Today we publish online guidance that builds on the existing evidence of what works to improve wellbeing in the workplace. And you can sign up to get access to our wellbeing cost-effectiveness calculator launching in the coming months.
When it comes to improving wellbeing in the workplace, context matters. The guidance sets out three questions to ask yourself when thinking about how you can improve wellbeing. It then outlines five principles for action that can underpin any activities, policies, or approaches to make them more likely to be sustainable.
Three questions about your context
What are the social norms on health and wellbeing in your workplace? What organisational processes and systems might be helping, or holding back, the wellbeing of different staff members? What’s your capacity and knowledge to deliver health and wellbeing programmes? What are the specific labour market conditions your organisation is facing, and how might these relate to employee wellbeing?
- What does improved and embedded wellbeing look like in your workplace?
What structures and processes might make the programme easier to implement? What attempts are there to change the organisational culture, for example establishing health and wellbeing steering committees or other governance structures? How is evaluation built in to all projects, and how will the results be shared?
- How can you sustain wellbeing in your workplace?
What tangible changes to how people work and to workplaces will lead to lasting and positive wellbeing effects?
These three areas are interconnected, and changes in one area can lead to changes in others. From the evidence we have drawn out five principles of communication, coherence, commitment, consistency and creation underpin success in each area.
Five principles to underpin wellbeing action
The five principles are:
- Communication – a key thread running through many successful initiatives is ongoing communication about wellbeing.
- Commitment – This is about perseverance. The evidence shows that, in many cases, it is possible to overcome things that can get in the way of successfully implementing a workplace health and wellbeing programme.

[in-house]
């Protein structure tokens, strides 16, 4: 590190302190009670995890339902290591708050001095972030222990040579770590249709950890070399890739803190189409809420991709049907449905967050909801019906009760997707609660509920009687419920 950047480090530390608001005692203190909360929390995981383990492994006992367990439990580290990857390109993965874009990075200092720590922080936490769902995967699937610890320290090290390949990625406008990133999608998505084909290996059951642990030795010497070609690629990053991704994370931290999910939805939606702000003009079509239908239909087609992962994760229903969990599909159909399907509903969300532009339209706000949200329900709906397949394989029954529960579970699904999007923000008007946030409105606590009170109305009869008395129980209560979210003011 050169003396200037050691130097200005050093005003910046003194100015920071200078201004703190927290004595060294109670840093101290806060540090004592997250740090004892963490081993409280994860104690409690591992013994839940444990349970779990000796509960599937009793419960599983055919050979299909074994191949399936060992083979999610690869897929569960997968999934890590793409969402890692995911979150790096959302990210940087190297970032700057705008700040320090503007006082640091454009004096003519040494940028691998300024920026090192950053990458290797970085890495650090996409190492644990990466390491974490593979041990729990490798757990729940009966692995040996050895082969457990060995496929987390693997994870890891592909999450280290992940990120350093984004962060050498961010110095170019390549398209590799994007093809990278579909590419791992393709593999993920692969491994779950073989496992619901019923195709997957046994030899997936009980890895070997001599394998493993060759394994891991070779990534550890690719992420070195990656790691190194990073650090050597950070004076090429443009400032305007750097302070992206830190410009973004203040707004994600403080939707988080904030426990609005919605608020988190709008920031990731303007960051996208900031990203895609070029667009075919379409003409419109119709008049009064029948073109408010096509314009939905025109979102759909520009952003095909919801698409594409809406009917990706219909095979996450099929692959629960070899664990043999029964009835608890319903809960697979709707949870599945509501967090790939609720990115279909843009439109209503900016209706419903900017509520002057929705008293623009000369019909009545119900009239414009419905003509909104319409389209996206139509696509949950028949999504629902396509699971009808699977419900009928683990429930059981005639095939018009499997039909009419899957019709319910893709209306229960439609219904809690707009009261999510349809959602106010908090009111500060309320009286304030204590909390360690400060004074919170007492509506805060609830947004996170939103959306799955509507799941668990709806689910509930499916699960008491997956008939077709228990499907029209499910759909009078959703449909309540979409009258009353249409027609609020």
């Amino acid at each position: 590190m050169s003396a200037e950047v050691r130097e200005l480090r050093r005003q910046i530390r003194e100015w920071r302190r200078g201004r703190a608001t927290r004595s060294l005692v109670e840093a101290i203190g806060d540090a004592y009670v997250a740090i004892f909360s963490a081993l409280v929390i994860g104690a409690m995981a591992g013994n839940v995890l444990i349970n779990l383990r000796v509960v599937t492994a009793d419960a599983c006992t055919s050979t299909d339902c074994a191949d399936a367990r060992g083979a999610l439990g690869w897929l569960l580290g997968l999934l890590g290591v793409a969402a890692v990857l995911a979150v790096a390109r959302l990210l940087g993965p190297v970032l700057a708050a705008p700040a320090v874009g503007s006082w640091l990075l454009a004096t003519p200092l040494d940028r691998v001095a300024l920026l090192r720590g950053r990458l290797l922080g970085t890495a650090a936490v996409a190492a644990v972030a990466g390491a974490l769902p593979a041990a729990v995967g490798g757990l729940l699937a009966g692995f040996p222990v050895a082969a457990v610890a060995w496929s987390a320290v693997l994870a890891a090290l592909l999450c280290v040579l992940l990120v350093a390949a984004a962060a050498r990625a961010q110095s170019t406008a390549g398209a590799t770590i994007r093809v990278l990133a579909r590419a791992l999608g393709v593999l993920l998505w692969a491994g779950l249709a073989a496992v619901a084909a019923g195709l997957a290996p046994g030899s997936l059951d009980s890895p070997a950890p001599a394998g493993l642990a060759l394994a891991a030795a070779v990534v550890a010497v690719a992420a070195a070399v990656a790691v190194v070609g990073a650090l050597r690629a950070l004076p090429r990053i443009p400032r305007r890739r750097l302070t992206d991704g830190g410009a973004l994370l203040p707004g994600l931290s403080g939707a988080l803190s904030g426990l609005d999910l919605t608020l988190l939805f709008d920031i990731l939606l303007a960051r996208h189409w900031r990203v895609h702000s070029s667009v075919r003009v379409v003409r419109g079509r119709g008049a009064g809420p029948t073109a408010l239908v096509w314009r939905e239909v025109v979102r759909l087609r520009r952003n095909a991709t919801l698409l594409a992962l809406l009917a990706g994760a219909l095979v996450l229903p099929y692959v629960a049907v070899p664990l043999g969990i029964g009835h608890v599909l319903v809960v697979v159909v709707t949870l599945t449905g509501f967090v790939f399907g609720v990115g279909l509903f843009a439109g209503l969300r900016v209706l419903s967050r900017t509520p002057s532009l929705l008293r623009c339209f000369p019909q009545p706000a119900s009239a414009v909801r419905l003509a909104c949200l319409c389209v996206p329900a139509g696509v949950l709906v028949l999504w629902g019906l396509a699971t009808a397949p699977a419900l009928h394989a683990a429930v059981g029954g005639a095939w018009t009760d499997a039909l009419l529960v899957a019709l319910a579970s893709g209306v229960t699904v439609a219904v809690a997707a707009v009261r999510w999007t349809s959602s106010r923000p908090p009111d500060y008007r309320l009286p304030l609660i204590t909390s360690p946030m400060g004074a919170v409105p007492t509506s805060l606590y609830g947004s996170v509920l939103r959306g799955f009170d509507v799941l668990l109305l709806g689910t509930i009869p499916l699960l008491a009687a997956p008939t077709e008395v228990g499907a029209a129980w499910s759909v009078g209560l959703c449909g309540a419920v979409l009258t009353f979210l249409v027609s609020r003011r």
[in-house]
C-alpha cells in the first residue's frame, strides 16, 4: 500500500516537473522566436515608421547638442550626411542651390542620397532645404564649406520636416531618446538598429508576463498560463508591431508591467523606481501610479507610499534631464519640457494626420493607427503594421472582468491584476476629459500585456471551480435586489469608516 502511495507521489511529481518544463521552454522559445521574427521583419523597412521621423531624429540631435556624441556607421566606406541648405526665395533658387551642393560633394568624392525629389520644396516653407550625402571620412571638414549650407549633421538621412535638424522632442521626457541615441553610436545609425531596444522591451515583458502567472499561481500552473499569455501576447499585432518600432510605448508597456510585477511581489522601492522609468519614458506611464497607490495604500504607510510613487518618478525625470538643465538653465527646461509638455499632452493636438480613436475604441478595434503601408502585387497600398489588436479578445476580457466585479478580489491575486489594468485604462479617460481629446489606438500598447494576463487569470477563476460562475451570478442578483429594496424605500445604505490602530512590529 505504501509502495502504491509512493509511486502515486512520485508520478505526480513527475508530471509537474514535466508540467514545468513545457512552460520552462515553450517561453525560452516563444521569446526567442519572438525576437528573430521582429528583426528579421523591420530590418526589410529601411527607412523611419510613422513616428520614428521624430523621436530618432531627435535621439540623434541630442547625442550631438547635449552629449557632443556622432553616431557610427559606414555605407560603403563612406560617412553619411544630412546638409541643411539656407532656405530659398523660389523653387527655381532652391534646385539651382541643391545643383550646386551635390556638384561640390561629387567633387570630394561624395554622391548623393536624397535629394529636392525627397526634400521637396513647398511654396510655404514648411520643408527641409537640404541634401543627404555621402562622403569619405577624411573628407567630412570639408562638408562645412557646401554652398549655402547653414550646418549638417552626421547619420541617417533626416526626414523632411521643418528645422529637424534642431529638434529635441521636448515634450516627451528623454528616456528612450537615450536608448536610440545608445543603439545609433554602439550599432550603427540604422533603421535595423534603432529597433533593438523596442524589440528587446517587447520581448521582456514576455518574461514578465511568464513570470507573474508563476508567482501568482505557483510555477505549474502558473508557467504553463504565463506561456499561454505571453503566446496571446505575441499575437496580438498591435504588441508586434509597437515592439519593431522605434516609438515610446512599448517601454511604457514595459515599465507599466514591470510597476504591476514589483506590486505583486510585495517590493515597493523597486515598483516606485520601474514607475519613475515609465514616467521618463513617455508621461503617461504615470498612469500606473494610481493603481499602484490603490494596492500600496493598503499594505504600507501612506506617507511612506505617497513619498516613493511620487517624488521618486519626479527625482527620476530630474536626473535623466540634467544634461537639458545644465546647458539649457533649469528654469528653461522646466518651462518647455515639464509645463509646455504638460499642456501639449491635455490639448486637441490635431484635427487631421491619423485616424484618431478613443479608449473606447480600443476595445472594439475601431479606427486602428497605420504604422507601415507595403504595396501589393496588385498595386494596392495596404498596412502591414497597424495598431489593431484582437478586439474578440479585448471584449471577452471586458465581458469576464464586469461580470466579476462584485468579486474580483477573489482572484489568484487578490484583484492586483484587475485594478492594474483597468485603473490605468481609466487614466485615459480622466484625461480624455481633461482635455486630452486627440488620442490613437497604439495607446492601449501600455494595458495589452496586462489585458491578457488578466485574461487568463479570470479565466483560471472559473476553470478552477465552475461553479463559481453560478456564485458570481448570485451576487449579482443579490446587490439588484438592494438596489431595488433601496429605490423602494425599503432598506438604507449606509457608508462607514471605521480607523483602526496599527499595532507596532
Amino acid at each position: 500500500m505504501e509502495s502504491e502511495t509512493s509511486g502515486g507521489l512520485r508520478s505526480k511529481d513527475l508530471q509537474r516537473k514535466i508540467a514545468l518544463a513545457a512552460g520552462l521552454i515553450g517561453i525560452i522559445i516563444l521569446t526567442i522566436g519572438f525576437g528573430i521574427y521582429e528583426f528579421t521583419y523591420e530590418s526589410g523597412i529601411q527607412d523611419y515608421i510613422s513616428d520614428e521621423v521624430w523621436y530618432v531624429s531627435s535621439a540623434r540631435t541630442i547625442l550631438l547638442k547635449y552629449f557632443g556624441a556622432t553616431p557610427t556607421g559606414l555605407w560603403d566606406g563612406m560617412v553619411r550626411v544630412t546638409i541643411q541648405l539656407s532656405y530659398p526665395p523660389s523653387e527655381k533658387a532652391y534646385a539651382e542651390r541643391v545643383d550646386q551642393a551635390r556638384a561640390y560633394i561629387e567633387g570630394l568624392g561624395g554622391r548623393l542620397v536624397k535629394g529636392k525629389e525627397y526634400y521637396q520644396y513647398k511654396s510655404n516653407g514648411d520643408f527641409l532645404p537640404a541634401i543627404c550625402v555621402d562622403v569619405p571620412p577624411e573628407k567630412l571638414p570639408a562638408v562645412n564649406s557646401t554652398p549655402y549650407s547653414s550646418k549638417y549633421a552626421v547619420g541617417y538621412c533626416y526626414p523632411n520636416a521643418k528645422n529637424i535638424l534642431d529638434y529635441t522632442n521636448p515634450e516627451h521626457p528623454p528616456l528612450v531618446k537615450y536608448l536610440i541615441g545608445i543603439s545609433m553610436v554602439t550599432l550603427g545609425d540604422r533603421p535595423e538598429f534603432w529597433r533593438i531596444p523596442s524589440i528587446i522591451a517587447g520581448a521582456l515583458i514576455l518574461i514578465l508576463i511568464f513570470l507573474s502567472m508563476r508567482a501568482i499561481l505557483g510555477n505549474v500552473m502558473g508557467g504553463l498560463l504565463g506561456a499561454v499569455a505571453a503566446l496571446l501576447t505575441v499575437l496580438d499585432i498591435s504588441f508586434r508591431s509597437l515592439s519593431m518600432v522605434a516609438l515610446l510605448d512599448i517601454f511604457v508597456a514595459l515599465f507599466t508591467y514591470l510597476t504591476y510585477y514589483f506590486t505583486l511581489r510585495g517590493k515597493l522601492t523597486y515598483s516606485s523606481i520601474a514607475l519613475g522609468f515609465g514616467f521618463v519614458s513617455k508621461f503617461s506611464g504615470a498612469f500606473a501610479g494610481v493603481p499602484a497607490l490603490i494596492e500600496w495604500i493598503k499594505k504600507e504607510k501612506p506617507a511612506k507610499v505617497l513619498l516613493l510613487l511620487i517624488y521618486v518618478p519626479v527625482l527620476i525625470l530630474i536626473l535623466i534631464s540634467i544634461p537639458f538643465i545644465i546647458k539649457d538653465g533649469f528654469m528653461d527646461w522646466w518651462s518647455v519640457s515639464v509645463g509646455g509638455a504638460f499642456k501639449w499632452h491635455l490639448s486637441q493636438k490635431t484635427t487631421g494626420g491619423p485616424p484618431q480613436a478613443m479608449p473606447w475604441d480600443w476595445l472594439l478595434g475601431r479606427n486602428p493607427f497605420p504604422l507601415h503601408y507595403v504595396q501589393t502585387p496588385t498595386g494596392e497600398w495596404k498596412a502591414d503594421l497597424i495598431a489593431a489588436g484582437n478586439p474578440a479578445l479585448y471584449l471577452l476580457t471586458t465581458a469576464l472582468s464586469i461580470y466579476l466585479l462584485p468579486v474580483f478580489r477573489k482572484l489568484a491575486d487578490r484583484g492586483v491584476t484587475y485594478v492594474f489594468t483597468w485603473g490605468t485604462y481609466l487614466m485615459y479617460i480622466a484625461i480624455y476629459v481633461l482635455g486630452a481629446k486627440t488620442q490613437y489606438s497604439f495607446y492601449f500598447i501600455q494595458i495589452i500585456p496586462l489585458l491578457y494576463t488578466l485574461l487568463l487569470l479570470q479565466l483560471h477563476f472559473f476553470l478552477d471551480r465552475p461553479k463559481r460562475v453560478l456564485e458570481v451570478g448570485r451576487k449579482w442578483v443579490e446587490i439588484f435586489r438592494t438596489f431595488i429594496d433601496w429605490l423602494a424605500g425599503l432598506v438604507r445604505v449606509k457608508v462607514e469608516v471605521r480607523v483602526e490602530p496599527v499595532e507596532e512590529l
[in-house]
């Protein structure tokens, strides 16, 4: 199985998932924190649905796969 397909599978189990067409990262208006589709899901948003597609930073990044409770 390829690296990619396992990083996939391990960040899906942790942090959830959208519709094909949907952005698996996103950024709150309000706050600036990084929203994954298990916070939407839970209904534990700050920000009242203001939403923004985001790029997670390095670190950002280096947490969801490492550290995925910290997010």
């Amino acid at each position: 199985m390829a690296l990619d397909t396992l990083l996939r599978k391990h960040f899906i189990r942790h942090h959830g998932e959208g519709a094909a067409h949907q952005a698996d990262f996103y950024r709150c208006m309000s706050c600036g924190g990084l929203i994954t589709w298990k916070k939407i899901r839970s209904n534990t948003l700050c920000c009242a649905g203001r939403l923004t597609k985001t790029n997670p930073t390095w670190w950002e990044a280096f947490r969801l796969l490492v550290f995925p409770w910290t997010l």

- Consistency – The vital thing here is ensuring compatibility with existing processes, systems and organisational norms – but only where existing processes, systems and organisational norms are not toxic for health and wellbeing. Attaining consistency with existing ways of doing things reduces the scope for conflict and resistance.
- Coherence – It is important to ensure workplace health and wellbeing programmes are coherent, in that there is a consistent narrative on the importance of wellbeing that is evident to front line workers, line and middle managers and senior managers. As well as through communication, this comes from having elements of the programme that are self-reinforcing and integrated, rather than working against each other or duplicating something that was introduced in the recent past.
- Creativity – Creating new social norms or organisational processes about wellbeing is necessary where existing norms or processes are toxic to wellbeing: Examples might be social norms that tolerate bullying, encourage unsafe working practices and excessive hours.
Making wellbeing improvement cost-effective
We are developing a cost-effectiveness calculator for anyone carrying out, or planning to carry out, activities or projects to improve workplace wellbeing.
Sign up below to get advance access when we launch the calculator in the coming months.
Guidance for better workplace wellbeing